“But it’s the right thing to do for the environment. It’s something we have to do more of as a society.”
When the plans were first mooted, the council chiefs estimated three-weekly collections would save the authority £1.4 million over seven years.
Coun Baines was on the backbenches at the time, with Barrie Grunewald at the helm, and he believes too much focus was placed on the cost-saving element, which may have had a negative impact on perceptions.
“When the three-weekly collections were first mooted and announced a big deal was made about the budget, and we’re doing this because of the budget,” Coun Baines said.
“It’s a bonus that it saves money. It’s the right thing to do for the environment.”
It is not the first time St Helens Council has struggled to communicate its plans effectively.
This was something highlighted by the Local Government Association in one of two reviews it carried out earlier this year.
One of the criticisms was that St Helens Council still struggles to communicate key messages in a “coherent and proactive way”.
Coun Baines believes the council was guilty of this when it introduced the changes to plastics in February.
At the time, the council proudly announced the move as a “ground-breaking agreement”.
And while it has had a positive impact on the borough’s recycling rate, Coun Baines thinks there are lessons to be learned.
“I don’t think we did a good enough job of getting the message out on that,” Coun Baines said.
“And that’s no-one individual’s fault, but we didn’t get the message out clearly enough that you can recycle more of your plastics now.
“So, we need to make sure the information given to residents is clear, to the point and widely available.”
A revised recycling service, including the three-weekly brown bin collections, was originally scheduled to get the go ahead in February 2018.
The item was pulled from the council’s cabinet meeting following an overwhelmingly negative response from the public, to allow further scrutiny of the plans.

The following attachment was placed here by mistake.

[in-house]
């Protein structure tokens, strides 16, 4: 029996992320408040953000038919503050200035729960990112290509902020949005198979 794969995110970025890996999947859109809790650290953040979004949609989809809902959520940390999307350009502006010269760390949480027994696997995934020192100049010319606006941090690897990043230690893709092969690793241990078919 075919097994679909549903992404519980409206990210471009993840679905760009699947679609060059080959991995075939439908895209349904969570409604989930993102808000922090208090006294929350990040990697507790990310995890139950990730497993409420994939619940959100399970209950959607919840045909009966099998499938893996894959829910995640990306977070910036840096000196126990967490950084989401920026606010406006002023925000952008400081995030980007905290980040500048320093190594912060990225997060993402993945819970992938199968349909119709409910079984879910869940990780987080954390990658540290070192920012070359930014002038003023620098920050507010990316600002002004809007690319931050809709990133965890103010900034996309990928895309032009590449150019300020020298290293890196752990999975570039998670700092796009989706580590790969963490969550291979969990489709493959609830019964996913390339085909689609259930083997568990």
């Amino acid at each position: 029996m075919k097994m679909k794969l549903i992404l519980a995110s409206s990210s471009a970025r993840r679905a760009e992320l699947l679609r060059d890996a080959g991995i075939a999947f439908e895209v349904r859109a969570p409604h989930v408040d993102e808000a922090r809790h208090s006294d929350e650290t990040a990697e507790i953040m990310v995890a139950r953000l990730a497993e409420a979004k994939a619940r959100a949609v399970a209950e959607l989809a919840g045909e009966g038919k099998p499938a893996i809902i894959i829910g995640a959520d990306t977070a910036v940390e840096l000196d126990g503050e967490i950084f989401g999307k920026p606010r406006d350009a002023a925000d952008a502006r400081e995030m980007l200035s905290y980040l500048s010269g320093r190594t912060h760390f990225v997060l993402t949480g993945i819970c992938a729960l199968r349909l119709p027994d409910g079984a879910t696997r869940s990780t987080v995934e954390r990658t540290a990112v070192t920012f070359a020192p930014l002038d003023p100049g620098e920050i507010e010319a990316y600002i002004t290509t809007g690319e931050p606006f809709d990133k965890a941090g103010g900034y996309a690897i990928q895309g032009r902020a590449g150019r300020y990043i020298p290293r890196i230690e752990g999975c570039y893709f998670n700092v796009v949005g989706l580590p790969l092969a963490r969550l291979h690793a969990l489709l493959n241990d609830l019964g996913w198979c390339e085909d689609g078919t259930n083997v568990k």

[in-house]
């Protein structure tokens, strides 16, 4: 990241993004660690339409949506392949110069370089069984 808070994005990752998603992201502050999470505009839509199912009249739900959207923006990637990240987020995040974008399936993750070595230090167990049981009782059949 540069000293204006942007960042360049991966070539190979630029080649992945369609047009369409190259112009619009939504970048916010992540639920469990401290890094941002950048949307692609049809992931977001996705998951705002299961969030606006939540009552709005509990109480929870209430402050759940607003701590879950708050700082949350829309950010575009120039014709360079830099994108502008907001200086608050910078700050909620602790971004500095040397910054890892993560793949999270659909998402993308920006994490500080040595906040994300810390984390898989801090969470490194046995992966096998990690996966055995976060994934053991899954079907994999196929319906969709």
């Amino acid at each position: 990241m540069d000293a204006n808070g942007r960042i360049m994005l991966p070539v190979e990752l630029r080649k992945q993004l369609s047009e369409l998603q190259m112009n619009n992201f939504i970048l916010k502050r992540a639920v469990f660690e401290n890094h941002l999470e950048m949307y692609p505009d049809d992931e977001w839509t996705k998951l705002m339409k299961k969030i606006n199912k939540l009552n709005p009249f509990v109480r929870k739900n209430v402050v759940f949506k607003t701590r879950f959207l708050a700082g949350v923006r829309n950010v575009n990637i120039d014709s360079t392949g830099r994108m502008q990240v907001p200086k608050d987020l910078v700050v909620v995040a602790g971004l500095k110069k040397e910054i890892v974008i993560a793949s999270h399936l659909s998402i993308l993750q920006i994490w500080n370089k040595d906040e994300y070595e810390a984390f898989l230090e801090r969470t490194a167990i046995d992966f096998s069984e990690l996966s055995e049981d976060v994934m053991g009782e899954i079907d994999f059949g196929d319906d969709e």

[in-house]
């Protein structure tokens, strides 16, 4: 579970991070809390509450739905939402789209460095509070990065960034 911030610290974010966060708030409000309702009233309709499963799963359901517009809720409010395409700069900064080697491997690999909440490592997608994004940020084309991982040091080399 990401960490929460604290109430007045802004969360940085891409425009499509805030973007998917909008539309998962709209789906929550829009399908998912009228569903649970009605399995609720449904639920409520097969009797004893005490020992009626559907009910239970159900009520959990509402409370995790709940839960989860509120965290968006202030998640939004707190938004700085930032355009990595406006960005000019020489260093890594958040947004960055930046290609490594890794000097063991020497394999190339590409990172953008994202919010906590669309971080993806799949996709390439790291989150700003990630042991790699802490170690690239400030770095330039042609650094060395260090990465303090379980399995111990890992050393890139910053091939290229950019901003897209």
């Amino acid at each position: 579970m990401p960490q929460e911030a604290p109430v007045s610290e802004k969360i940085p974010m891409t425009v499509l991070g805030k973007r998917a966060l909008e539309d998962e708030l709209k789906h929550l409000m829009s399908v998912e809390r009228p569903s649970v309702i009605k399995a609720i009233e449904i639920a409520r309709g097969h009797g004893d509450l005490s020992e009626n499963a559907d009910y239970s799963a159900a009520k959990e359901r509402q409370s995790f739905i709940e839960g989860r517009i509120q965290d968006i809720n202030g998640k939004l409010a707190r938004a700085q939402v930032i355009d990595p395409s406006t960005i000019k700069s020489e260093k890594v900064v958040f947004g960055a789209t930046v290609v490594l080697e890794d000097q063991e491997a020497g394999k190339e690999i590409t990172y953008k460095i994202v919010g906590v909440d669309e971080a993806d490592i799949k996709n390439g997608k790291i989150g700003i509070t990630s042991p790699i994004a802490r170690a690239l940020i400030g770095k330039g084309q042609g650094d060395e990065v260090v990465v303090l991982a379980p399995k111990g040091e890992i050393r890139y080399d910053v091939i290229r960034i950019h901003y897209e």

One of the outcomes of this scrutiny work, which was carried out by a cross-party task force, was the realisation that the current recycling receptacles were not fit for purpose.
Coun Baines said: “When I became leader, one of the things I knew people would be concerned about is the possible move to three-weekly brown landfill bin collections.
“I decided it was not fair to ask residents to recycle more without the right tools to do the job.”
“I knew this was in the pipeline, the new containers, but it was the intention to have the new containers and the three-weekly at the same time and just move straight to it.
“I didn’t think that was fair on residents, so I decided to prioritise the new containers and put a halt to the three-weekly collections.”
A prototype of the new containers were finally unveiled in July.
The multi-box recycling system is being produced by Coral Products, based in Haydock Industrial Park, and has been hailed as the first of its kind in England.
Coun Clarke added that the council and residents through feedback from consultations and social media have helped shape the new receptacles.
“They’ve taken on board all of our requirements in terms of scrutiny recommendations,” Coun Clarke said.
“We’ve listened to residents and passed that information on and they’ve dealt with that and come up with this solution, which we hope will be really engaging for participation rates.